Looking at it from the level of the company seems to muddy the water and make descriptions awkward. What’s really going on is that the survival of processes is competed at the project level, even within a company. How they affect the overall company performance is important when competed against other companies. Even good processes can die out if the company competes poorly overall. But ultimately it comes down to what is the best process for the individual project.
So why is this exciting and controversial? Because this is essentially the argument going on about group selection versus inclusive fitness (kin selection, selfish genes) for explaining evolutionary behaviours. In a prior post I pointed to Steven Pinker’s great essay on the folly of group selection and now there’s a great set of responses (The essay is above them.) giving all of the arguments on both side, including Pinker, Richard Dawkins, Daniel Dennett, Jerry Coyne, Jonathan Haidt, and many other well-known names in the area of the mechanics of natural selection and evolution in terms of genetic, memetic, physical, psychological, and phenotypical components.
I’ve used processes, projects, and companies above because people are more familiar with them and the benefits and costs are easier to see in dollars. The arguments can be difficult to follow if you are unfamiliar with neo-Darwinian terminology and what it means.
My corporate analogy above essentially uses processes for genes (information carriers), projects for individual organisms, and companies for groups. Some might note a few things left out of the analogy but I don’t think they affect the result. For instance, I didn’t spend a lot of time looking at the competition of processes (genes) within a company (group) through projects (individuals). That would look something like projects competing for human resources to run them, and the most profitable projects winning so those processes surviving. But that effectively makes something like the brief mention of Company Z compete better if it drops Project C as least profitable if it doesn’t have the resources to do them all. It’s still the best process for each project that wins regardless of which company it is in, even if the company eventually goes bankrupt.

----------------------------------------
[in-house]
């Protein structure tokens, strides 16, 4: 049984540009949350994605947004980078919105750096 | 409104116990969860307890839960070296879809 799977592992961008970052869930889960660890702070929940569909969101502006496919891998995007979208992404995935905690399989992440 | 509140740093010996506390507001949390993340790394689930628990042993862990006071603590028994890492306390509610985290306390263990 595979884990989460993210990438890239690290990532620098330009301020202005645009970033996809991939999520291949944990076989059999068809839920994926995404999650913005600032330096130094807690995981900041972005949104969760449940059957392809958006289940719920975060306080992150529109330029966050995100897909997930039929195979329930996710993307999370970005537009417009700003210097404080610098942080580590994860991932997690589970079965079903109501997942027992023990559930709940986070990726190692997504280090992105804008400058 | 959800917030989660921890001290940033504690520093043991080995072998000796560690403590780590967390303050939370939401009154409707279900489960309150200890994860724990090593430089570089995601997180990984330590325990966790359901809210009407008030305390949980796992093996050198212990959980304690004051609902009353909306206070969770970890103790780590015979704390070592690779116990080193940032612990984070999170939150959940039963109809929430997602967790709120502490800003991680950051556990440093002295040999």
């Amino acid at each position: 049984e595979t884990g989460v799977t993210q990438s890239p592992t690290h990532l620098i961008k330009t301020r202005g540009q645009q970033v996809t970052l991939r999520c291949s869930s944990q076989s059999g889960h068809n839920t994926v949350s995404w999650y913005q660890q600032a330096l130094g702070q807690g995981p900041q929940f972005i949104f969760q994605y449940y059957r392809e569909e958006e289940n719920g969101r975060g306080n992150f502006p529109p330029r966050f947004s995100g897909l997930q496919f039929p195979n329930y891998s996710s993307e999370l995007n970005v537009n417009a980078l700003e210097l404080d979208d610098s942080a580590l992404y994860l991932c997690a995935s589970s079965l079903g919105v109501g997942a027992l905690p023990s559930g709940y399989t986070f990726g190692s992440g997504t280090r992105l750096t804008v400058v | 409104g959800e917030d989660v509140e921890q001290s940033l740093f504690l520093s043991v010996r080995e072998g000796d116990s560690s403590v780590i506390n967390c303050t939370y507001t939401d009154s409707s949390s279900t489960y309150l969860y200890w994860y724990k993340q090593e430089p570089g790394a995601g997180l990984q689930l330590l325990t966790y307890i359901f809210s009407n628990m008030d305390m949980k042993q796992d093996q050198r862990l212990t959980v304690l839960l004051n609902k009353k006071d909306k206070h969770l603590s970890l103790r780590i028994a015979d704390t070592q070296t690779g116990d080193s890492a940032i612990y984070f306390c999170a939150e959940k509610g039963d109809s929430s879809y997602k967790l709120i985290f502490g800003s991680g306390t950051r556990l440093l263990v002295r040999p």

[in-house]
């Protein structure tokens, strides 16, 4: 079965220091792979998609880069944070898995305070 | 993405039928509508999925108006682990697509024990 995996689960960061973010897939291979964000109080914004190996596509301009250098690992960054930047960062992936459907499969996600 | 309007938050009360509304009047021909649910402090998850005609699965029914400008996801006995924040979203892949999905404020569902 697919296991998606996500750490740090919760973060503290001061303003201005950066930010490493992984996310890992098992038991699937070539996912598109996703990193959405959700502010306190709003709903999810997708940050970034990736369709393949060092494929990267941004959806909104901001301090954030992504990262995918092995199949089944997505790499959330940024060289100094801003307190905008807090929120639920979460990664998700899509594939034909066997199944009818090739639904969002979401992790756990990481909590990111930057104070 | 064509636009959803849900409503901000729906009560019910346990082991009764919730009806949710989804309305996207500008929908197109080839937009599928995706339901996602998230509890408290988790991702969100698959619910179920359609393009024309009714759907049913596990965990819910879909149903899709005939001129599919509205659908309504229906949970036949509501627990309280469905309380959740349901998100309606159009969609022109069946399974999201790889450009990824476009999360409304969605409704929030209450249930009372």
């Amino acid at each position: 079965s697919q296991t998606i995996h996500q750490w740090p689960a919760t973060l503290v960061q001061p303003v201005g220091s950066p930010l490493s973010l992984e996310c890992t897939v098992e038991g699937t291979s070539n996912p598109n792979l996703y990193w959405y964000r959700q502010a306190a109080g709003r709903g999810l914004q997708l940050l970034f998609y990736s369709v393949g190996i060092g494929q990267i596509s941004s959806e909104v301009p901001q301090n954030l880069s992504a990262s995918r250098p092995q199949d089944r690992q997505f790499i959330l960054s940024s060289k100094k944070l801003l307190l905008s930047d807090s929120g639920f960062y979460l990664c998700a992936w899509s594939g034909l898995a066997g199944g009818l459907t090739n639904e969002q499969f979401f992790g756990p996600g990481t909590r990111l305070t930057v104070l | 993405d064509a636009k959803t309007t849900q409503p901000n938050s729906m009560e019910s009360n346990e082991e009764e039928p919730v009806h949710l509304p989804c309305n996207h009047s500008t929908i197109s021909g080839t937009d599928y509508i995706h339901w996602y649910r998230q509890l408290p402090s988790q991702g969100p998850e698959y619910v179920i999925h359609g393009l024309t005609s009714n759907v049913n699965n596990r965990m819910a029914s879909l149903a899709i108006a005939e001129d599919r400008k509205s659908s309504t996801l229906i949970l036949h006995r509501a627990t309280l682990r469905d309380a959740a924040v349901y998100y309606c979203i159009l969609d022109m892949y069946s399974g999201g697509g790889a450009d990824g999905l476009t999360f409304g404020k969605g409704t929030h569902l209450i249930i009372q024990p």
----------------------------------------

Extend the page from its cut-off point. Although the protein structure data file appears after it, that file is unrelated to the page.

The problem of group selection thinking is that it hides what is really going on and leads to awkward explanations. Genetically caused behaviours don’t survive and spread because they help groups that have them survive better than other groups. Genetically caused behaviours survive and spread because they help individuals that have them survive (and reproduce) better, including forming cooperative groups. The success of the group in competing is the result of, not the cause of, the genetic policies of the individuals maximizing their own chance of survival which includes forming groups, sharing risks, and cooperative behaviour up to the point that it becomes a net cost over a net gain. Process R2 does not survive and spread better than R because it helps Company Y (or Z) to beat Company X. Company Y (or Z) beats Company X because individual project managers seeking the best process for their individual project adopt R2 when it is best.